MPOs create visualizations geared specifically toward different audiences. These visualizations are accessible to everyone, but may be most useful for specific sectors of the population. Some visualizations are more technical and are most practical for internal use as opposed to public consumption. For instance, visualizations depicting detailed level-of-service likely are most valuable for decision-makers and planners in determining where to focus congestion management efforts. For example, Puget Sound Regional Council uses a geodatabase with shapefiles showing land use attributes, congestion and level-of-service at points in the region in order to help planners better identify regional needs based on multiple factors.
Conversely, visualizations that show "before and after" alternatives are constructive for the public and stakeholders without expertise in transportation planning or analysis, since these visualizations clearly and visually lay out the results of different congestion management options. Scenario development can also be used to educate the public on the impacts of different land use decisions on transportation needs in a region. MPOs such as the Wilmington Area Planning Council house interactive maps developed using Google Maps, which allow viewers to pan and zoom so they can see the data on either a regional or a detailed scale. For example, people can zoom to the street level within their community or neighborhood to find the specific data for that area. The Atlanta Regional Council uses "travel time shed" diagrams to show policymakers how long it takes to travel from the downtown area outward.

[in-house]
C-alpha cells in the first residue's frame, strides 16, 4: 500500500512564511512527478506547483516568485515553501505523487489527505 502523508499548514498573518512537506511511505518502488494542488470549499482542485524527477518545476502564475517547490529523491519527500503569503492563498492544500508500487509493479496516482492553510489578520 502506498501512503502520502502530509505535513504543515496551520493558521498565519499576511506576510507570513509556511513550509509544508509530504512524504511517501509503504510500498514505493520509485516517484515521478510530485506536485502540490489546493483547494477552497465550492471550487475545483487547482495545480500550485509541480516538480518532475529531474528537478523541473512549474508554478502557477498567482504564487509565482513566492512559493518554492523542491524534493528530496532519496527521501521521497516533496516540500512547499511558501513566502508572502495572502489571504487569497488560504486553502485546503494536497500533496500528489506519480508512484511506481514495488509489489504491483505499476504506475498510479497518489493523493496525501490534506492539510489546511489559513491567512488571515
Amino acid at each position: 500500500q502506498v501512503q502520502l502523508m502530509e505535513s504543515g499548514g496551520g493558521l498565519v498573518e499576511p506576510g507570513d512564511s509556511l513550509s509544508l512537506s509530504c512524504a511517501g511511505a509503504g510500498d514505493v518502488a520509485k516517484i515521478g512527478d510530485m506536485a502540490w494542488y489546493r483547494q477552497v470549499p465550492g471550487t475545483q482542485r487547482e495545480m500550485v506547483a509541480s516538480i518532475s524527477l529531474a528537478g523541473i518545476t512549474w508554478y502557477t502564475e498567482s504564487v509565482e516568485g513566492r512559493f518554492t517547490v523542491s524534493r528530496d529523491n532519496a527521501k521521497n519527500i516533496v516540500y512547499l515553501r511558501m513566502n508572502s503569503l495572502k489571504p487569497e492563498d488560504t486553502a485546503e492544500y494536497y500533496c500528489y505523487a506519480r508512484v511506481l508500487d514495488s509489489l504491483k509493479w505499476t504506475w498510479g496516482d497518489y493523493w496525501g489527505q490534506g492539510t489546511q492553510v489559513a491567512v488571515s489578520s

There are no cut-and-dried rules for determining which visualization types are most useful for specific audience types. However, it is clearly necessary to consider the intended audience and use in determining the best visualization approach to use.